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Email: Greetings from Queen Elizabeth National Park Uganda

«Queen Elizabeth National Park

Date: Thursday, 3 July 2008 03:53 PDT
Subject: Greetings from Queen Elizabeth National Park, Uganda

Captions for Pictures:
1. Our guide, Martin, and our safari vehicle
2 – 7. Animals we saw during our two-hour boat cruise on the river in Queen Elizabeth National Park
8 – 10. Animals we saw in the Ishasha savanna portion of Queen Elizabeth National Park

It’s Monday at 7AM on 30th June. Sandy and I are currently at Ishasha Bush Camp in Queen Elizabeth National Park, just a few minutes from Uganda’s border with the Democratic Republic of Congo (DRC). The camp is perched on the Ntungwe River which is fast moving and deep brown in color. Besides birds and animal sounds far off, we saw a troupe of baboons from across the river. Sandy and several other guests were awakened last night by the sound of a lion’s roar and the trumpet of an elephant. I slept right through it. This morning, we are hearing the barking sound of the baboons along with the calls of hundreds of birds.

Our tent is the luxury model with running water, a chemical toilet, solar-powered lights and a shower. Before you take a shower, you must order water. The men come 20 minutes later with a large container of hot water and then pour it into a reservoir found at the back of the tent. The main room is spacious large enough for two queen beds though ours has just two twins. The path that leads to our tent is covered with crushed gravel. And, at night, the staff lights this path with kerosene lamps that hang from wrought iron poles. The caretakers, Dave and Karen, operate from the office tent where you check in. There’s a lounge tent where there are chairs and magazines to read. Finally, there’s the dining tent which opens to a large patio. The kitchen is behind a bamboo screen. The menu and dining time were fixed. Sandy and I celebrated our anniversary last night with a glass of red wine from South Africa with our excellent four course meal.

We left Entebbe on Saturday morning and drove about seven hours to Mbarara where we stopped for lunch. We continued on for another three hours before entering Queen Elizabeth National Park. All of the roads were paved on the way to the park but all the roads in the park so far have been dirt. It was market day in many of the towns that we passed. There were mostly fruit and vegetables for sale and lots of activity. As we got closer to the park, the elevation increased and we found ourselves driving through the tea fields of the highland country. Here, the population density dropped with most of the people located close to the road. It was nice to wave back to the children who waved to us as we passed by.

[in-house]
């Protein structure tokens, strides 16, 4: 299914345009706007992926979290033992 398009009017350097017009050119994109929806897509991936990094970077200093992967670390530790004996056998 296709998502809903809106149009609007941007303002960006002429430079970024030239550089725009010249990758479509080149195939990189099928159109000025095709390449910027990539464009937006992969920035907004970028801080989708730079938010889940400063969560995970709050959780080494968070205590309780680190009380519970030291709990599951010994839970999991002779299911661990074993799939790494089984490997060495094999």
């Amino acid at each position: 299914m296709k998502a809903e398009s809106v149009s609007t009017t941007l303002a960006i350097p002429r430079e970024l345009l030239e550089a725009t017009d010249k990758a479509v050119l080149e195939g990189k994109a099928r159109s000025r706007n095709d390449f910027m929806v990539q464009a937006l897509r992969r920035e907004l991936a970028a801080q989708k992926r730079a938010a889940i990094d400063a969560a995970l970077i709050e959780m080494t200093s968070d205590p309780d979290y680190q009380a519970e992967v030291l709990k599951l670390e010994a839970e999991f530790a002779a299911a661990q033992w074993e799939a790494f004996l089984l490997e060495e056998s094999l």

On Saturday night, we dropped our bags at the Mweya Safari Lodge and got a ride down to the jetty for a two-hour boat cruise on a river that connects Lake Edward and Lake Albert. The animals in the area surrounding the lake were prolific. We literally saw thousands of animals during our trip including, hippos, elephants, water buffalos, crocs, several types of antelope and warthogs plus tons of birds, including fish eagles, storks, pelicans, herons, ducks, swallows, kingfishers. We learned that Queen Elizabeth Park was created after sleeping sickness struck in the area and caused all of the areas residents to leave. The park is classified as a biosphere meaning that small fishing villages are allowed to remain in the park. We have attached some of the pictures from this cruise, both of the animals and the human residents.

The next day, we traveled three hours down a long, dusty dirt road. Unfortunately, we lost one of the tires on a sharp rock and were forced to change it at noon in the hot sun (no AAA service here!). Along the way, we saw men in trucks, people on bikes and even some on foot. The road was 70km (43 miles) long with no services. During this stretch, the terrain changed from savanna to rich rain forest and back to savanna.

At noon, we stopped for lunch (packed by the lodge that morning). Afterwards, we took a game drive and saw many of the same animals in a classic African savanna setting: elephants, water buffalos, several types of antelopes, wart hogs and vultures. However, this part of the parks main attraction, the tree climbing lions, was nowhere to be found. Our guide, as well as the caretaker at our bush camp, believes that their routine has been disturbed by the crews of men that have started oil exploration inside the park. It has been reported that there are definitely oil reserves in the park. The only question was how to extract it. In such a small country and with oil forecasted at as high as $150 per barrel in the coming years, Uganda has a difficult decision to make the trade-off between the economic benefits of tourism vs. the hope of improved energy independence and oil revenue.

Today, we will leave Queen Elizabeth Park and travel three hours over dirt roads to Bwindi National Park. Our focus there will be the mountain gorilla. More about this in our next email.

Darren and Sandy